Kerry Boyd Anderson
Americans’ deeply polarized politics are increasingly touching every facet of daily life, leaving many people feeling exhausted and judged. Americans who identify with a strong right-wing or left-wing group at least can retreat into their political tribe, where they know they will find approval for their beliefs and actions. However, moderates feel increasingly stuck in the middle.
Political moderates in the US have fewer support structures than in the past. The polarization of national media and the decline of local news have left only a few media outlets that do not promote a specific political narrative. Social media algorithms reward the types of controversial postings that elicit lots of clicks and comments. Religious institutions are increasingly pulled apart by activists on the right and left of the political spectrum, eroding one of the key spaces where Americans of different political persuasions used to develop relationships and share rituals.
Polarization predates Donald Trump’s presidency, but his term in office accelerated the trend of politics seeping into every aspect of life. The politicization of public health measures during the pandemic led to heated disputes about vaccines, social distancing, school closures and masks that have divided communities and families. Public schools have long played an essential role in creating shared experiences within a community, but polarization has turned many public schools into political battlegrounds. In some places, parents, children and teachers are facing protesters and social media campaigns that invade children’s privacy and disrupt schooling, with people arguing over issues like wearing masks in schools and whether and how to teach about the country’s history with race.
Trump thrived on division and controversy. President Joe Biden promised to calm the rhetoric, winning many moderate voters with that pitch. While Biden has tried to lower the political temperature, he has been unable to roll back the polarization. Shortly before his inauguration, the 2021 attack on the US Capitol further complicated efforts to bridge political divides.
While Americans who identify strongly with positions on the right or left of the political spectrum yell at each other on social media or in protests, school board meetings and homes, many more moderate Americans feel squeezed. They feel that their voices are being drowned out by the screaming on both sides. Of course, those on the right and left of the spectrum feel that they have every right and reason to fight for their views. Most moderates would agree, but wish that their fellow citizens would at least try to listen more and insult less.
One challenge for Americans in the middle is a lack of clarity about defining “moderate.” The terms “moderate,” “independent” and “undecided voter” do not always describe the same people, as Lee Drutman noted in a 2019 article for FiveThirtyEight. While 37 percent of Americans self-identify as moderate, according to a recent Gallup poll, people’s perception of what it means to be moderate depends a lot on the people around them. For example, a person living in a deeply Republican community and a person living in a deeply Democratic community might both see themselves as moderate relative to their community but, in comparison to each other, they would have vastly different views.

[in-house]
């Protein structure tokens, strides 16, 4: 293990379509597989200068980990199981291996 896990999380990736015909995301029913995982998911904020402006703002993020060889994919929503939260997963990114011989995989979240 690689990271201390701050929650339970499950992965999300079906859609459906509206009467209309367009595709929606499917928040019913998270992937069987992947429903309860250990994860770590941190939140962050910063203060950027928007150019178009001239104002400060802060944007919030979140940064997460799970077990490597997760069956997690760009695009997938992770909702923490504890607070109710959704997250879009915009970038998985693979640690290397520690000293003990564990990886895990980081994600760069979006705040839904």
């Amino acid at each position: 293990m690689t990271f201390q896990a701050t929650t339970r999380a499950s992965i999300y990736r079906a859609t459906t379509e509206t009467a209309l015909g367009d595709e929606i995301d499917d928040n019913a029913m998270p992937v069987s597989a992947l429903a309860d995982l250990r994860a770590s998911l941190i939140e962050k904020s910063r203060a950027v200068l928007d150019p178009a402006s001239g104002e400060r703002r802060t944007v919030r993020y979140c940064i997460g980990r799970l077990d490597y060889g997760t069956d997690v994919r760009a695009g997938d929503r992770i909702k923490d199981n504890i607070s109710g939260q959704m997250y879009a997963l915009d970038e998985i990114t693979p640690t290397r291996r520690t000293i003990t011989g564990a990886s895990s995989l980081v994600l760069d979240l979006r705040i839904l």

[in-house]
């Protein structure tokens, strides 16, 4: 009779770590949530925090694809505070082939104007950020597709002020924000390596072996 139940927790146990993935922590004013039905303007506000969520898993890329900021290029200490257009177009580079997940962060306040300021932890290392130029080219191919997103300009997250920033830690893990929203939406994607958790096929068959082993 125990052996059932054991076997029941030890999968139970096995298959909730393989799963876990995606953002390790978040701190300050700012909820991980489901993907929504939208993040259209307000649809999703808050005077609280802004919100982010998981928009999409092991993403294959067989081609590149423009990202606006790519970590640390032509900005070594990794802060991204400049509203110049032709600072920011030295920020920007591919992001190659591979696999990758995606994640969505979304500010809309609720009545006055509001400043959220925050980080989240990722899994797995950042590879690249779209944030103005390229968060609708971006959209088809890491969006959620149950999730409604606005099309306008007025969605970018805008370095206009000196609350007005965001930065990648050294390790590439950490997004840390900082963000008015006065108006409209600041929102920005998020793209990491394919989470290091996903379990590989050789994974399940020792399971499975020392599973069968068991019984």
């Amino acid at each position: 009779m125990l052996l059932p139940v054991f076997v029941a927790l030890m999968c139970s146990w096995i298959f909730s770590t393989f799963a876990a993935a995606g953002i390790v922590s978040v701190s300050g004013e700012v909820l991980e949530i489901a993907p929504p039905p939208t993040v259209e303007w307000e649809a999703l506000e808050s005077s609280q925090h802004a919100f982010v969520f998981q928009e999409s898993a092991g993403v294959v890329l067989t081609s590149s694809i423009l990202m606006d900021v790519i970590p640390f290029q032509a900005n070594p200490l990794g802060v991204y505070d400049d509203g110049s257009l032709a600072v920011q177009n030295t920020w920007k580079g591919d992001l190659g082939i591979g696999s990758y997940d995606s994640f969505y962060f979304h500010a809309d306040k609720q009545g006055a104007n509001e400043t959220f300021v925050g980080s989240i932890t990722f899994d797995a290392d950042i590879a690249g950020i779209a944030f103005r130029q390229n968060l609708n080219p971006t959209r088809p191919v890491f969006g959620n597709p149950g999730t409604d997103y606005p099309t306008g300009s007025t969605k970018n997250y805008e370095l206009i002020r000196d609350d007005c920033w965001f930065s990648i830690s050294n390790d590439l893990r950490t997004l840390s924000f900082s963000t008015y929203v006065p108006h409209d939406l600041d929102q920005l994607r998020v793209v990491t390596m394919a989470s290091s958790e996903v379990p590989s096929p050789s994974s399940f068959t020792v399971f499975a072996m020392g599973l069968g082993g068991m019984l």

While acknowledging the difficulties of defining moderates, it is still possible to identify them as important voters in US politics. Many Americans do not believe in a particular political ideology or identify strongly with a political tribe. Furthermore, many Americans are effectively pragmatic centrists.
They do not want to engage in culture wars. They tend to value government competency and want quality education in schools, reliable infrastructure, safety and a functioning economy. They tend to have nuanced perspectives that do not fit neatly into a political box; for example, they might reject far-right views that want to ban all abortions and also reject far-left views that advocate no restrictions on abortion. Similarly, they tend to reject ideological views on immigration, economic policy, gun rights, education and more. American moderates do not fit into groups that are easy to poll or target in political campaigns, but that does not mean they do not exist or matter.
As a percentage of the population, moderates have somewhat declined in the last 20 years, according to Gallup. However, various measurements suggest that moderates today still comprise between a third and half of Americans. They are divided among the Republican and Democratic parties and independents, although the Democratic Party has more moderates than the Republican Party, according to polls.
In the 2018 midterm congressional elections, moderate candidates and voters played an essential role in the Democrats regaining a majority in the House of Representatives. Their role in the November 2022 midterm elections is unclear, however. For several reasons, the environment is more favorable to Republicans. Republican leaders know they need to appeal to independent and moderate voters, but they must also engage their base, which embraces right-wing views.
Meanwhile, many moderate Americans feel alienated from politics and unrepresented by either party at national, state and local levels. Moderates struggle to form any movement that might highlight their voices because their group is so diverse, with no single issue or ideology around which to coalesce. Americans on the right and left of the political spectrum tend to be the most politically engaged, playing an outsized role in determining a party’s candidates and policy positions. This leaves moderates at a disadvantage. Many are tempted to opt out of politics, but doing so would only further silence their voices. Moderate Americans’ best hope is to increase engagement in politics and try to insist on more civil and nuanced dialogue.